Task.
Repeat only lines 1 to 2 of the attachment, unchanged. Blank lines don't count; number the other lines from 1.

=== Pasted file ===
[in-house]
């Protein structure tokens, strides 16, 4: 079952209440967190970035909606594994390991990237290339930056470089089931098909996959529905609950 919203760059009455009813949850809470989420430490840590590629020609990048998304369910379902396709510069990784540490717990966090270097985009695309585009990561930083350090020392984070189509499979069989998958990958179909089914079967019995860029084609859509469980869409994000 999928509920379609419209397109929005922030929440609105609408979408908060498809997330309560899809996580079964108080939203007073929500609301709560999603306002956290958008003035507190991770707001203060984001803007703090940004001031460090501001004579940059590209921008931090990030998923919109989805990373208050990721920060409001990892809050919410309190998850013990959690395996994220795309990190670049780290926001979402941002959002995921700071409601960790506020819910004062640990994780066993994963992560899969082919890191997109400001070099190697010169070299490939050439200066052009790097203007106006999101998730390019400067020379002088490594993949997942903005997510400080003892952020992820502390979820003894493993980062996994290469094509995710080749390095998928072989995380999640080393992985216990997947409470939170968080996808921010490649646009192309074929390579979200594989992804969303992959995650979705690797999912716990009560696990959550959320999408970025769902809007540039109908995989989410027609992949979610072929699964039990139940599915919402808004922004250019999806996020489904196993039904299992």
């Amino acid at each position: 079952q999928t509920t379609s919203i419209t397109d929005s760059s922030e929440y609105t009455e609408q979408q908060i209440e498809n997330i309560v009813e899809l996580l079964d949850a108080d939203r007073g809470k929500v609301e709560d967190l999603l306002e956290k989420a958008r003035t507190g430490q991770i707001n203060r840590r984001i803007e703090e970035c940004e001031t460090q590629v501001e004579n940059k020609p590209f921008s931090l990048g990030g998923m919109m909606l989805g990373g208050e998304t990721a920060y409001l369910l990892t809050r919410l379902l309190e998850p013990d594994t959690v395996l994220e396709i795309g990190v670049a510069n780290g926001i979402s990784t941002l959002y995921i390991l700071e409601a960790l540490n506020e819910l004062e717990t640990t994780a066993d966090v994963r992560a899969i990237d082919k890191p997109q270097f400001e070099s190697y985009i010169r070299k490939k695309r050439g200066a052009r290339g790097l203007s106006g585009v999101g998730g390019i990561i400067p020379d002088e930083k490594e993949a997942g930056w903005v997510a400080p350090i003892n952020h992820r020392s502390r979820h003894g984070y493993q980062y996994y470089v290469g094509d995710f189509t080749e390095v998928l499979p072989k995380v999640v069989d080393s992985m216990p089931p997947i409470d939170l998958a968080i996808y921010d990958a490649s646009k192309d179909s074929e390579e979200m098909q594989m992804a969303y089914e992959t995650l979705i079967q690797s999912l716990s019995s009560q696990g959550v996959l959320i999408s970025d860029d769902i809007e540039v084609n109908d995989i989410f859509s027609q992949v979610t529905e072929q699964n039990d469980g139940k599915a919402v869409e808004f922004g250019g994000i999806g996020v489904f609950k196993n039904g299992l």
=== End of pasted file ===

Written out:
[in-house]
């Protein structure tokens, strides 16, 4: 079952209440967190970035909606594994390991990237290339930056470089089931098909996959529905609950 919203760059009455009813949850809470989420430490840590590629020609990048998304369910379902396709510069990784540490717990966090270097985009695309585009990561930083350090020392984070189509499979069989998958990958179909089914079967019995860029084609859509469980869409994000 999928509920379609419209397109929005922030929440609105609408979408908060498809997330309560899809996580079964108080939203007073929500609301709560999603306002956290958008003035507190991770707001203060984001803007703090940004001031460090501001004579940059590209921008931090990030998923919109989805990373208050990721920060409001990892809050919410309190998850013990959690395996994220795309990190670049780290926001979402941002959002995921700071409601960790506020819910004062640990994780066993994963992560899969082919890191997109400001070099190697010169070299490939050439200066052009790097203007106006999101998730390019400067020379002088490594993949997942903005997510400080003892952020992820502390979820003894493993980062996994290469094509995710080749390095998928072989995380999640080393992985216990997947409470939170968080996808921010490649646009192309074929390579979200594989992804969303992959995650979705690797999912716990009560696990959550959320999408970025769902809007540039109908995989989410027609992949979610072929699964039990139940599915919402808004922004250019999806996020489904196993039904299992």